ON THIS PAGE: You will read about the scientific research being done now to learn more about CLL and how to treat it. To see other pages in this guide, use the colored boxes on the right side of your screen, or click “Next” at the bottom.
Doctors are working to learn more about CLL, ways to prevent it, how to best treat it, and how to provide the best care to people diagnosed with this disease. The following areas of research may include new options for patients through clinical trials. Most cancer centers are focused on clinical trials aimed at increasing the number of patients who have a CR. Always talk with your doctor about the diagnostic and treatment options best for you.
New drugs and drug combinations. Researchers are working to find new drugs for CLL. Different combinations of chemotherapy and targeted therapy are also being studied as a way to increase the likelihood that a patient will have a CR and live longer. There are many new drugs for CLL being evaluated in clinical trials for patients with recurrent CLL with the hope of testing some of these drugs as initial therapy in the near future.
- Ibrutinib is a drug called a kinase inhibitor that is given orally which targets Bruton’s tyrosine kinase, an important factor influencing the growth of B cells. Kinases are enzymes found in both normal cells and cancer cells. Some cancer cells can be destroyed by drugs that block this particular kinase enzyme. Researchers are also looking at combining this drug with bendamustine and ofatumumab.
- Idelalisib is another kinase inhibitor. It targets the PI3 kinase and is also being studied in combination with bendamustine, rituximab, and ofatumumab.
- Flavopiridol is a drug given intravenously that is being studied as a treatment for CLL when few standard treatments have helped control the disease.
- Xm5574 is a monoclonal antibody also being researched for treatment of CLL.
- Lenalidomide is drug commonly used to treat multiple myeloma that is also being looked at as a treatment for CLL, either by itself or in combination with several different drugs for patients with recurrent or refractory CLL, as well as for those who have not yet received treatment.
- ABT199 is a drug that can destroy CLL cells by blocking an enzyme called BCL-2
Stem cell/bone marrow transplantation. Researchers are looking at decreasing the side effects of stem cell transplantation by using reduced intensity transplantation, which uses much lower doses of chemotherapy, making it possible for some older patients to receive stem cell transplantation. Also being studied in clinical trials are different approaches to ALLO transplantation for patients with CLL when chemotherapy is not working well.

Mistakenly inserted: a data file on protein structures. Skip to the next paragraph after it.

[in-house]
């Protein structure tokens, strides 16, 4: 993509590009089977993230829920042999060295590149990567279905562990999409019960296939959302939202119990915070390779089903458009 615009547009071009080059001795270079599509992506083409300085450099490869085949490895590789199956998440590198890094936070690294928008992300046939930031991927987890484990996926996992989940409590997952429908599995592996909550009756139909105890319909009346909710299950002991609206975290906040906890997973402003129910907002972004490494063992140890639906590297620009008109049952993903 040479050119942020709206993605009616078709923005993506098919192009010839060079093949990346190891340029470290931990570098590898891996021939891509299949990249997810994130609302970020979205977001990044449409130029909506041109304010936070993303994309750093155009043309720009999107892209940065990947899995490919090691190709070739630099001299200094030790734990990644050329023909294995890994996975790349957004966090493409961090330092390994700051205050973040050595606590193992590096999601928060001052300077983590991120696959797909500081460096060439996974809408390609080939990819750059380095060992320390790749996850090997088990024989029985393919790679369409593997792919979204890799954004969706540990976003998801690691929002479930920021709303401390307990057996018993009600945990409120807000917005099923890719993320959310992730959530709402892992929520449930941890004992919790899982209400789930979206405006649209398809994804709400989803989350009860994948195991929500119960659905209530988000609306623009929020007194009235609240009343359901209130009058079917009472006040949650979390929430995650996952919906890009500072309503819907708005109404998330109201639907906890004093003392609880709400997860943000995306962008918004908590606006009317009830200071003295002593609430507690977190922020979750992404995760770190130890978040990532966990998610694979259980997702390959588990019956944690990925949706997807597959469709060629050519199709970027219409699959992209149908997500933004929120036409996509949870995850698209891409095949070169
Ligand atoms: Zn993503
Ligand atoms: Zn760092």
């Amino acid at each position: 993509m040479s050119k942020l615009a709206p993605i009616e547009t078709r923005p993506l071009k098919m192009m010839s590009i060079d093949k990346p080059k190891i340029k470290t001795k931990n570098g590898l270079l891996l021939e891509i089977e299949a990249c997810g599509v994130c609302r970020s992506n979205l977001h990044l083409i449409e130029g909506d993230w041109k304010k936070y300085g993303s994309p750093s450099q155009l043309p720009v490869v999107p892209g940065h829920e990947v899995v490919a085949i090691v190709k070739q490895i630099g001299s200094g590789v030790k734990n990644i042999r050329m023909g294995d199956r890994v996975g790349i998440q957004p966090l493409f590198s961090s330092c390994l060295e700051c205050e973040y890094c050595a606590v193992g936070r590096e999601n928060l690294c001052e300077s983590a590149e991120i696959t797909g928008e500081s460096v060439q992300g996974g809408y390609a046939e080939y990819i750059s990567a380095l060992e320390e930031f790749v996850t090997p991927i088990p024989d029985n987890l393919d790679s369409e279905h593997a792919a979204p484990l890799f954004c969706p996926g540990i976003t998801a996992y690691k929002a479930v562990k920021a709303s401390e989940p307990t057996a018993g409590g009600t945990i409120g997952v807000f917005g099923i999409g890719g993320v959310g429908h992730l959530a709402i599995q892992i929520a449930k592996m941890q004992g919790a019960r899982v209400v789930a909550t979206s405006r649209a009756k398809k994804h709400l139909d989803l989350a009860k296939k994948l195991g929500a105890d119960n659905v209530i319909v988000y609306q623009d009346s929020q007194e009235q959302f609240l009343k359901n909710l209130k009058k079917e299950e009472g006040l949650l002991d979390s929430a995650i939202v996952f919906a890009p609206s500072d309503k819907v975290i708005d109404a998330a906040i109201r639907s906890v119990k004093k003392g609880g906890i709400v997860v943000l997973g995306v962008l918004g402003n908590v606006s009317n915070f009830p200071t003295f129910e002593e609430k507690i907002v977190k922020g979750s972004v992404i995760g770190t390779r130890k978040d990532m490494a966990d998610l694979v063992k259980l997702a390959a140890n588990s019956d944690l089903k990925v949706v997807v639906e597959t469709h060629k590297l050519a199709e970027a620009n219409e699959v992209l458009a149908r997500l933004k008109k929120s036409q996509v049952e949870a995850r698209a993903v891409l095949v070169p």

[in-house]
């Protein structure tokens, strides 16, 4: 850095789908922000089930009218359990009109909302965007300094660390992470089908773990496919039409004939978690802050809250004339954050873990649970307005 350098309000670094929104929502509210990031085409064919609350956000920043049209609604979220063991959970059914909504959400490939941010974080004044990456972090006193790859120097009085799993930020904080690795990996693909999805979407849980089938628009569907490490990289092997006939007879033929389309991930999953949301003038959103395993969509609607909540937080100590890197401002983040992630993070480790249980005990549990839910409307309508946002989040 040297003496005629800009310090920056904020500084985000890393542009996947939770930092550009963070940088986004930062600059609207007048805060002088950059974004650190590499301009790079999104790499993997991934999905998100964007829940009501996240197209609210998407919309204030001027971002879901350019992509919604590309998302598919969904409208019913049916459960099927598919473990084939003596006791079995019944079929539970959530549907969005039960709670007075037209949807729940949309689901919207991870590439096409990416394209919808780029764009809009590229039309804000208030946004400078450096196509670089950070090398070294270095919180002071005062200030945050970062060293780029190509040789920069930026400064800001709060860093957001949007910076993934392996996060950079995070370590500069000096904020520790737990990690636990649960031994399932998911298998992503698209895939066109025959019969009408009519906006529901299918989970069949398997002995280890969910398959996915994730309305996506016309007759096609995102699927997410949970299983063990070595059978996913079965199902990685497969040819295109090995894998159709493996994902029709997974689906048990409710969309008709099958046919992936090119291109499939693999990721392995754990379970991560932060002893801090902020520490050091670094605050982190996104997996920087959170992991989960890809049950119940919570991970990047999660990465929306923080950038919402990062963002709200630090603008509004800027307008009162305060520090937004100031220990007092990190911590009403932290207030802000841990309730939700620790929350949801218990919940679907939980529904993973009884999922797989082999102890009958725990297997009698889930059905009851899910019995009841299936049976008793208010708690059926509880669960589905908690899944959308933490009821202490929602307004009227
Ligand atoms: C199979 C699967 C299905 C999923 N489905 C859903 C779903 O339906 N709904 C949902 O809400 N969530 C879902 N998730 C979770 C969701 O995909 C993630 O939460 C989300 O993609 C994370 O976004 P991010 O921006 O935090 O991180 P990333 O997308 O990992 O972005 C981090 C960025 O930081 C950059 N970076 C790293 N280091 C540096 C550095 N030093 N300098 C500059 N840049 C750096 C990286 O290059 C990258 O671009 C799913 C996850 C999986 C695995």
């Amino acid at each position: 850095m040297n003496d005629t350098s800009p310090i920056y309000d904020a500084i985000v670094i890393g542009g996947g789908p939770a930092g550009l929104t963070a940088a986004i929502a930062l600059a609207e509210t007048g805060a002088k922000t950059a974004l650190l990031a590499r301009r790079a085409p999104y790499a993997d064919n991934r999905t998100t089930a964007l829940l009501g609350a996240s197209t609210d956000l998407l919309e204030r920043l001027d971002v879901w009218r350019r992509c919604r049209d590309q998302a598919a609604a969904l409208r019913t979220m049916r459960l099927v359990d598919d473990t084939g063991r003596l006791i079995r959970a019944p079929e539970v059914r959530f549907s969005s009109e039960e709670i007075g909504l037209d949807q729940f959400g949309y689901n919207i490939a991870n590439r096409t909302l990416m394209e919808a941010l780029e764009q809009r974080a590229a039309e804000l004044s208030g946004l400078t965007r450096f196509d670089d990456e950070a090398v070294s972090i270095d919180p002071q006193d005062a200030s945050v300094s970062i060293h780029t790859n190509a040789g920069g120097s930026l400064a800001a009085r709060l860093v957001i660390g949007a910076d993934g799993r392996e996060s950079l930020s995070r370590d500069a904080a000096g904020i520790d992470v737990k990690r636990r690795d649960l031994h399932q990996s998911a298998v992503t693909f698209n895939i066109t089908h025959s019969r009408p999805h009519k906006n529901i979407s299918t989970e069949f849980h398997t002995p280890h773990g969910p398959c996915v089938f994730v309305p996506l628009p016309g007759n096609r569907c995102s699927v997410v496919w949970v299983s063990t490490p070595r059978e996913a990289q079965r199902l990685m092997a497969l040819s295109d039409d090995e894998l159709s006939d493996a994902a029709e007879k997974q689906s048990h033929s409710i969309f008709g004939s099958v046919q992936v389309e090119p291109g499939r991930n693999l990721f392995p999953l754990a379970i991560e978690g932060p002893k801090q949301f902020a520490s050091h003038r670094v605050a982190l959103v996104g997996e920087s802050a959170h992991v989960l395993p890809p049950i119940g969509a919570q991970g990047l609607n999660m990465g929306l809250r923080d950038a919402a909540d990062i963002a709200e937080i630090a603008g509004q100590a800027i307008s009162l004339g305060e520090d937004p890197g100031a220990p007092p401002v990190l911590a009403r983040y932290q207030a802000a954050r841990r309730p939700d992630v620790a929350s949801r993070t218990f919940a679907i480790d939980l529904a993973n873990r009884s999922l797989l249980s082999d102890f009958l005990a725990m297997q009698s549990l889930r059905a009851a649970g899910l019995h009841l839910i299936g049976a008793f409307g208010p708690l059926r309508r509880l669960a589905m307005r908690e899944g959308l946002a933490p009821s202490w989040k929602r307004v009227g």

Genetics. Genetic changes specific to CLL cells are also being evaluated to help predict how well treatment will work, determine the best treatment, and provide information about the cause of the disease. Examples include measuring the immunoglobulin mutations of the CLL cells, finding different chromosomal abnormalities in the CLL cells, and studying the effects of a protein called ZAP-70, which is found on the surface of the CLL cells. Some research suggests that these markers can predict the likelihood that the disease may worsen faster. However, there is often a large difference in how well treatment works for patients who seem to have the same genetic markers, and it is too early to use these tests to make decisions about when to begin treatment and the type of treatment to use.
Supportive care. Clinical trials are underway to find better ways of reducing symptoms and side effects of current CLL treatments in order to improve patients’ comfort and quality of life.
Looking for More about the Latest Research?
If you would like additional information about the latest areas of research regarding CLL, explore these related items that take you outside of this guide:
- To find clinical trials specific to your diagnosis, talk with your doctor or search online clinical trial databases now.
- Review research announced at recent scientific meetings or in ASCO’s peer-reviewed journals.
- Visit ASCO’s CancerProgress.Net website to learn more about the historical pace of research for leukemia. Please not that this link takes you to a separate ASCO website.
To continue reading this guide, choose “Next” (below, right) to see a section about coping with the side effects of the disease or its treatment. Or, use the colored boxes located on the right side of your screen to visit any section.